Shotcrete By Patrick Bridger

In the Beginning
Since the beginning of the shotcrete process development, advancements in shotcrete technology have increased dramatically because of the trusted relationships between the industry and the research community.

Equipment technology for the sprayed concrete industry was first developed in the early 1900s. Carl Akeley, a famous hunter and professor, devised a method for spraying plaster onto a wire frame for taxidermy purposes. Using compressed air, dry material was pushed through the nozzle of a gun-like device, where it was wet with water as it was blown onto a frame. The outcome was a strong, thick plaster coating that didn’t slump from the frame or set before being fully placed.

The equipment was subsequently used to patch deteriorated concrete using a dry mixture of sand and cement. The results were excellent, and patents and trade names were applied for in 1910 for the new “Cement Gun” and the “Gunite” material it produced.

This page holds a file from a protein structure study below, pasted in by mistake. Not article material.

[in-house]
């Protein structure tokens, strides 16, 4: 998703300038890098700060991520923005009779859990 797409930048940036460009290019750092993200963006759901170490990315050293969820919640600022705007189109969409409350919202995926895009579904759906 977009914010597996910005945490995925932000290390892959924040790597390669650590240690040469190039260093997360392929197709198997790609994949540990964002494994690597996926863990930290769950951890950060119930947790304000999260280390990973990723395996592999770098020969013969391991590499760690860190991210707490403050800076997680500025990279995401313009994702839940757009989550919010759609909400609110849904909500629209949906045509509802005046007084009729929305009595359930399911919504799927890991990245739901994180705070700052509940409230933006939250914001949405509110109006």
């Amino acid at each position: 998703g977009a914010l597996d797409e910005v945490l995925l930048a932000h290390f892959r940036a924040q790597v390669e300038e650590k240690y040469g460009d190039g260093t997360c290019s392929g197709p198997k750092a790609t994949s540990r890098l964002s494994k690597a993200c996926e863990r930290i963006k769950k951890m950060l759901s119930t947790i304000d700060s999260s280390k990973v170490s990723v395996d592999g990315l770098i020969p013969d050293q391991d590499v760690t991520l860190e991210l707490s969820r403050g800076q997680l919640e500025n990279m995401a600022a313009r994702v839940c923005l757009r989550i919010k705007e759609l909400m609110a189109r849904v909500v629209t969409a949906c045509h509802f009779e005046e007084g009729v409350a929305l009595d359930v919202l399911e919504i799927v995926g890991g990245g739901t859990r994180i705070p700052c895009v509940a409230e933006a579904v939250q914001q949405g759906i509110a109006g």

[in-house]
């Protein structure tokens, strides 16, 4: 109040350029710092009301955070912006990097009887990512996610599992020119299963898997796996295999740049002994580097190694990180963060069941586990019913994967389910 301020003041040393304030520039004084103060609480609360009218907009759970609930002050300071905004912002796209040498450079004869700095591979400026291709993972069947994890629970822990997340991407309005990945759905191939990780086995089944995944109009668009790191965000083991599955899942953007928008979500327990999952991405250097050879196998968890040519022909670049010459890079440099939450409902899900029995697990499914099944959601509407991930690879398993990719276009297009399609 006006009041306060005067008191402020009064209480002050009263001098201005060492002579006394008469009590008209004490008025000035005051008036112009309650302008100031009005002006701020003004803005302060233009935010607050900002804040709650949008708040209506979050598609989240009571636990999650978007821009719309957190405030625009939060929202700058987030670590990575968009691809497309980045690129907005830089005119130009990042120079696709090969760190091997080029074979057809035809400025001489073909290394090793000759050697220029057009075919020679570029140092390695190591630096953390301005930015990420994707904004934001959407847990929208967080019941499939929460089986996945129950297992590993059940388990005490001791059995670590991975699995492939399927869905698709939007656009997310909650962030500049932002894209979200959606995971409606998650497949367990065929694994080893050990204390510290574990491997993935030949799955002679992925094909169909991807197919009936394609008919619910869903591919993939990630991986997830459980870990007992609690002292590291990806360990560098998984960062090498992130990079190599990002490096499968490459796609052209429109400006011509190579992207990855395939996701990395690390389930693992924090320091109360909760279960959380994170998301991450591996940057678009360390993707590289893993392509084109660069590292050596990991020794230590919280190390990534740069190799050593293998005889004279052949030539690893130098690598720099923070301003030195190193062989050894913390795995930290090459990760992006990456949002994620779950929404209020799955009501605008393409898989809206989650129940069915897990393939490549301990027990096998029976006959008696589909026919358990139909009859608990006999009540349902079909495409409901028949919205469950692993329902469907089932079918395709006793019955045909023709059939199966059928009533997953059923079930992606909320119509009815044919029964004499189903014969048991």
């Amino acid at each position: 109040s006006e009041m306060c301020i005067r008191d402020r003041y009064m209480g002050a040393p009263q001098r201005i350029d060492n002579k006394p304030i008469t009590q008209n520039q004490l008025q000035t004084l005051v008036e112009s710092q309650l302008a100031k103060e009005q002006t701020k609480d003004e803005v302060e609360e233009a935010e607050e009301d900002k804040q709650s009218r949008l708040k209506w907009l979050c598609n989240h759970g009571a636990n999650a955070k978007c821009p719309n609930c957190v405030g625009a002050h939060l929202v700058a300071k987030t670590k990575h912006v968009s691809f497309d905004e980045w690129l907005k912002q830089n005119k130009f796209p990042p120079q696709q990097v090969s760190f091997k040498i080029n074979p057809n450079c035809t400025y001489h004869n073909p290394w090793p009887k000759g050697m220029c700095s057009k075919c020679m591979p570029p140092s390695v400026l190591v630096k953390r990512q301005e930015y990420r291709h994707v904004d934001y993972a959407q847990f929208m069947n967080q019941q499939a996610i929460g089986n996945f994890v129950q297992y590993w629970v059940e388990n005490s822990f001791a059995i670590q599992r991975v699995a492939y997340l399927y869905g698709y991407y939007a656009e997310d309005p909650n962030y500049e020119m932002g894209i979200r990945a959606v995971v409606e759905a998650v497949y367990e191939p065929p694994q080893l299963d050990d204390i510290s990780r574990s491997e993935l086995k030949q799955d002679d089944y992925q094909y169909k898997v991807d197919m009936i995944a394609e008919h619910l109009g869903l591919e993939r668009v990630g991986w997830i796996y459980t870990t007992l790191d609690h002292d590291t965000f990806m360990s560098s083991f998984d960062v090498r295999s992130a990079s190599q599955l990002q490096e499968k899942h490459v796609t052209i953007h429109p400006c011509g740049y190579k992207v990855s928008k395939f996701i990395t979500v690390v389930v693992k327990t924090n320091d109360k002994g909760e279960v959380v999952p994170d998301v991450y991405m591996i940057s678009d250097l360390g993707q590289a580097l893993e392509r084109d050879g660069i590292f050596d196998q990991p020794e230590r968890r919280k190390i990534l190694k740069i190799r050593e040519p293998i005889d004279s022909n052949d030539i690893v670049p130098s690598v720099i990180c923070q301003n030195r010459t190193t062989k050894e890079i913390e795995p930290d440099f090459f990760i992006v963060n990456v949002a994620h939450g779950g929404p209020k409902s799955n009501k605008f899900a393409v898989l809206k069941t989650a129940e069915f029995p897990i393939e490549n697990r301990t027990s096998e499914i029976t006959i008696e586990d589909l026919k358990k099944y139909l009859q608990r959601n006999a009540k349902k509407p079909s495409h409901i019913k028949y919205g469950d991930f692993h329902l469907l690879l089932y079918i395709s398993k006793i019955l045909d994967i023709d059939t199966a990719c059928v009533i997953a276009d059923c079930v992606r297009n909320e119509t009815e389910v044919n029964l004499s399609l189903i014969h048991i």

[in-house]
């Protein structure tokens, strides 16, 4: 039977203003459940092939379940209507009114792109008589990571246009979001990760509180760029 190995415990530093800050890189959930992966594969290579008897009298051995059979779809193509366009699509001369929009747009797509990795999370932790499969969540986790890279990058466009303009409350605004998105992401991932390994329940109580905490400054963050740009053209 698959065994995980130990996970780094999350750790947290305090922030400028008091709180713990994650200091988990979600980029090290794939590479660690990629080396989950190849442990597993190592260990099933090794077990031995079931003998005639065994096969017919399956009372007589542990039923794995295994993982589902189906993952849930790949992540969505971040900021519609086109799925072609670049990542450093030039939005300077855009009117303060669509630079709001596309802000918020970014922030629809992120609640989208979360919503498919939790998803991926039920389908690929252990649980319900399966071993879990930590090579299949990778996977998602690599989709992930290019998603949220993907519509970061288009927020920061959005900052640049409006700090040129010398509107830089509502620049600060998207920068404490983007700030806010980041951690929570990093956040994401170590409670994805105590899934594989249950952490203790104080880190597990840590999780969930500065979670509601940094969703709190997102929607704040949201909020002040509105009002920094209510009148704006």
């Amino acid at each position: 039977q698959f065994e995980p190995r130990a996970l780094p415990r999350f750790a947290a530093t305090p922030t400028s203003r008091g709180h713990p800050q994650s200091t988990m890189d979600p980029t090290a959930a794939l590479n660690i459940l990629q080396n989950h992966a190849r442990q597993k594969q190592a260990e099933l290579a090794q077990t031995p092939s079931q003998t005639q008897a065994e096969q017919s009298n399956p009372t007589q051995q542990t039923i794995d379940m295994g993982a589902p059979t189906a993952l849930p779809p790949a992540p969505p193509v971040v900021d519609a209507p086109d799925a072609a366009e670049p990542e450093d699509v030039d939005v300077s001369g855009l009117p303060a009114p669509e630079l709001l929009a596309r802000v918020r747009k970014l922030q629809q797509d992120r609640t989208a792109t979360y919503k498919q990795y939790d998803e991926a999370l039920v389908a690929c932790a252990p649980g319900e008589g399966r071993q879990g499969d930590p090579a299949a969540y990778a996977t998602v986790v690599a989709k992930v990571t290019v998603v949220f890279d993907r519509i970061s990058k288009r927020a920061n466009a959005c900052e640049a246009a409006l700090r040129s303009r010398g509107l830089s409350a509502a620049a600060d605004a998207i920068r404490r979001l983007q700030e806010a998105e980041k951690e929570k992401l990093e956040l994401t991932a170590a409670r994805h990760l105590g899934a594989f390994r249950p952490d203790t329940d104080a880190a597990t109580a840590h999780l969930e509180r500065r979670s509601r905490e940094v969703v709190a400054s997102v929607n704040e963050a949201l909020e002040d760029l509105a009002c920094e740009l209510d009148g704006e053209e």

This dry-process technique was utilized for the next 40 years, until a new process was developed in the 1950s that involved the use of pressure tanks to force stiff mortar through a hose. This new wet-process became known as shotcrete.

Understanding the Process
Shotcrete is defined as more of a process than a material or a product. Before you choose a piece of equipment for a job, you need to understand the different processes used in shotcrete placement.

Shotcrete’s high strength, durability, low permeability, excellent bond and limitless shape possibilities can be achieved with either the wet- or dry-process, making it superior to high-quality conventional concrete. Both the wet- and dry-processes have been made almost interchangeable by advancements in both material and equipment technology over the years, with each still touting their own benefits.